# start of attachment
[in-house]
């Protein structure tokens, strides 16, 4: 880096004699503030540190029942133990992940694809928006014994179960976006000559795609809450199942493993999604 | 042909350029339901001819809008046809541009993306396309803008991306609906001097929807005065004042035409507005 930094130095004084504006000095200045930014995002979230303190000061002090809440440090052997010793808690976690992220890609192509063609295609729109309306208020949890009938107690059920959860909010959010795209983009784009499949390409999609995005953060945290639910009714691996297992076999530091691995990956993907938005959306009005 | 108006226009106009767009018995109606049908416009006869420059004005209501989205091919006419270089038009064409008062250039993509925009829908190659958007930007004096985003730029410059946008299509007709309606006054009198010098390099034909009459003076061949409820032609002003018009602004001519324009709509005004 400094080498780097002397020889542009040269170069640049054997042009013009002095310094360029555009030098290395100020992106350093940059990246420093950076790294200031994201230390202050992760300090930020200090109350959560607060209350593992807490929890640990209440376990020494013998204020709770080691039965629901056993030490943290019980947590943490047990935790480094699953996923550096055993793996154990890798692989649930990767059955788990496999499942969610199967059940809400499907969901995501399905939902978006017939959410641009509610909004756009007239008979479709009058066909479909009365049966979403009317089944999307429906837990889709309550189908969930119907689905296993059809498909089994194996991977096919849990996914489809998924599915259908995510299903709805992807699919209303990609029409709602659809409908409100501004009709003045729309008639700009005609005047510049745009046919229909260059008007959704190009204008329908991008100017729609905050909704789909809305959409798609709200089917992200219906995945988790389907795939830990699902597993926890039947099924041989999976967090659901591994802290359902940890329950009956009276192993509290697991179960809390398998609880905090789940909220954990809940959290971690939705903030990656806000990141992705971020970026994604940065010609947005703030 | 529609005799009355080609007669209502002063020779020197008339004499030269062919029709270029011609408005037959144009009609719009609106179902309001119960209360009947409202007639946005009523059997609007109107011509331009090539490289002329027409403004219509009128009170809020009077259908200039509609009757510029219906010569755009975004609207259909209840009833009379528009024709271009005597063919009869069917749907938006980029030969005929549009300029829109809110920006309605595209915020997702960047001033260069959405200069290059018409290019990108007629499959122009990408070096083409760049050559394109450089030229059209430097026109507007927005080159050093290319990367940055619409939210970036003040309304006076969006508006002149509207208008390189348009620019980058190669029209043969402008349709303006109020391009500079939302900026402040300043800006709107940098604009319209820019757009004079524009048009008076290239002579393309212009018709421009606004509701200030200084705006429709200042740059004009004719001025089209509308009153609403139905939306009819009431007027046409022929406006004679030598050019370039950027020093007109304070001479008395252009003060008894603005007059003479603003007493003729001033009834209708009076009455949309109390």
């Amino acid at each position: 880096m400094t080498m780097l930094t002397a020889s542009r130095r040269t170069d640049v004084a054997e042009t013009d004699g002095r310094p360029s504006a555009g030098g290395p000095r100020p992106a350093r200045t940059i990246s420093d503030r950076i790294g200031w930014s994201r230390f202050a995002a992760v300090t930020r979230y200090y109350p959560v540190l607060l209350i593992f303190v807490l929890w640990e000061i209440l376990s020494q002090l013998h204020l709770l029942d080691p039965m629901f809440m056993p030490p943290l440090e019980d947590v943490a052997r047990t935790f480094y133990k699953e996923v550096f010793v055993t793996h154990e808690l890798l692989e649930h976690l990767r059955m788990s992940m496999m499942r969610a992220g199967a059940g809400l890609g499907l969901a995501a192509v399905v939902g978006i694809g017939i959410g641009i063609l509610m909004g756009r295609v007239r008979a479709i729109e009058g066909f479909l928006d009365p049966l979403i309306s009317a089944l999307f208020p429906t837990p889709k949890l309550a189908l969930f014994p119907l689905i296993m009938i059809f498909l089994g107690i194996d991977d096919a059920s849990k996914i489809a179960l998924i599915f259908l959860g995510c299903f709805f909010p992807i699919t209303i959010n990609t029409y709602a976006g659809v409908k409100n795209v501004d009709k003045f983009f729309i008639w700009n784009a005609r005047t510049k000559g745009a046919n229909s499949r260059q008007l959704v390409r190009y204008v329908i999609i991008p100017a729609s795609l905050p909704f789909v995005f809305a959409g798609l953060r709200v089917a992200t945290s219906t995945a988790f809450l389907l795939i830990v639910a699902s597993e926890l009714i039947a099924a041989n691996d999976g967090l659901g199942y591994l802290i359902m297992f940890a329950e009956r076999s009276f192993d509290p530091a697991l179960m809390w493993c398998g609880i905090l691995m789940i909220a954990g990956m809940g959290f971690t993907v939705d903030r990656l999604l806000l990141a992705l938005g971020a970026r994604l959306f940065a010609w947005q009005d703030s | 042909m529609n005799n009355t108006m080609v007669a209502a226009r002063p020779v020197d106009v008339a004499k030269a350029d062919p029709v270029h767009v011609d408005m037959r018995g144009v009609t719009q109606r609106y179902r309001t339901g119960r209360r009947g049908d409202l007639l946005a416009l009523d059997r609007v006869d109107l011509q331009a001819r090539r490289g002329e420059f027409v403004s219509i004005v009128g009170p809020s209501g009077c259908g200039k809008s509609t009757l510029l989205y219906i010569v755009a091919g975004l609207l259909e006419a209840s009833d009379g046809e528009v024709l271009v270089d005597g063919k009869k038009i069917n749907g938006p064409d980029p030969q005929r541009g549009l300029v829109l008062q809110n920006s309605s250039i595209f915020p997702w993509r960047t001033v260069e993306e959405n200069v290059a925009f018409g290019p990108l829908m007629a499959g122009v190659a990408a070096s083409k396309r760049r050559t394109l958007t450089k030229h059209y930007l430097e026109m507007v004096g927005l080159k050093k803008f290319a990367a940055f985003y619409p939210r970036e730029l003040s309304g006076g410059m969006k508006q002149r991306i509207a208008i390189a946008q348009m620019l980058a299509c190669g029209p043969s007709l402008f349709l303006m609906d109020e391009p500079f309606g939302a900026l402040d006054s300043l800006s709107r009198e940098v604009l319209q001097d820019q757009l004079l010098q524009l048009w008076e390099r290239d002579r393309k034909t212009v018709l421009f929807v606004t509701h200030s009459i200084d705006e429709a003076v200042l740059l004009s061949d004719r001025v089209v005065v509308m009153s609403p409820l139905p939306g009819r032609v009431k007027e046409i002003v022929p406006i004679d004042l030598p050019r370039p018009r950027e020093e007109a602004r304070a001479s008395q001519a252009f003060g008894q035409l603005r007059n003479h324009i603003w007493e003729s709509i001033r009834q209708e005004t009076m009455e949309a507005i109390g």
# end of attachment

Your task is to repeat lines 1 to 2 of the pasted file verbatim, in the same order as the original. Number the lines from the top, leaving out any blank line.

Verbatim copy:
[in-house]
């Protein structure tokens, strides 16, 4: 880096004699503030540190029942133990992940694809928006014994179960976006000559795609809450199942493993999604 | 042909350029339901001819809008046809541009993306396309803008991306609906001097929807005065004042035409507005 930094130095004084504006000095200045930014995002979230303190000061002090809440440090052997010793808690976690992220890609192509063609295609729109309306208020949890009938107690059920959860909010959010795209983009784009499949390409999609995005953060945290639910009714691996297992076999530091691995990956993907938005959306009005 | 108006226009106009767009018995109606049908416009006869420059004005209501989205091919006419270089038009064409008062250039993509925009829908190659958007930007004096985003730029410059946008299509007709309606006054009198010098390099034909009459003076061949409820032609002003018009602004001519324009709509005004 400094080498780097002397020889542009040269170069640049054997042009013009002095310094360029555009030098290395100020992106350093940059990246420093950076790294200031994201230390202050992760300090930020200090109350959560607060209350593992807490929890640990209440376990020494013998204020709770080691039965629901056993030490943290019980947590943490047990935790480094699953996923550096055993793996154990890798692989649930990767059955788990496999499942969610199967059940809400499907969901995501399905939902978006017939959410641009509610909004756009007239008979479709009058066909479909009365049966979403009317089944999307429906837990889709309550189908969930119907689905296993059809498909089994194996991977096919849990996914489809998924599915259908995510299903709805992807699919209303990609029409709602659809409908409100501004009709003045729309008639700009005609005047510049745009046919229909260059008007959704190009204008329908991008100017729609905050909704789909809305959409798609709200089917992200219906995945988790389907795939830990699902597993926890039947099924041989999976967090659901591994802290359902940890329950009956009276192993509290697991179960809390398998609880905090789940909220954990809940959290971690939705903030990656806000990141992705971020970026994604940065010609947005703030 | 529609005799009355080609007669209502002063020779020197008339004499030269062919029709270029011609408005037959144009009609719009609106179902309001119960209360009947409202007639946005009523059997609007109107011509331009090539490289002329027409403004219509009128009170809020009077259908200039509609009757510029219906010569755009975004609207259909209840009833009379528009024709271009005597063919009869069917749907938006980029030969005929549009300029829109809110920006309605595209915020997702960047001033260069959405200069290059018409290019990108007629499959122009990408070096083409760049050559394109450089030229059209430097026109507007927005080159050093290319990367940055619409939210970036003040309304006076969006508006002149509207208008390189348009620019980058190669029209043969402008349709303006109020391009500079939302900026402040300043800006709107940098604009319209820019757009004079524009048009008076290239002579393309212009018709421009606004509701200030200084705006429709200042740059004009004719001025089209509308009153609403139905939306009819009431007027046409022929406006004679030598050019370039950027020093007109304070001479008395252009003060008894603005007059003479603003007493003729001033009834209708009076009455949309109390």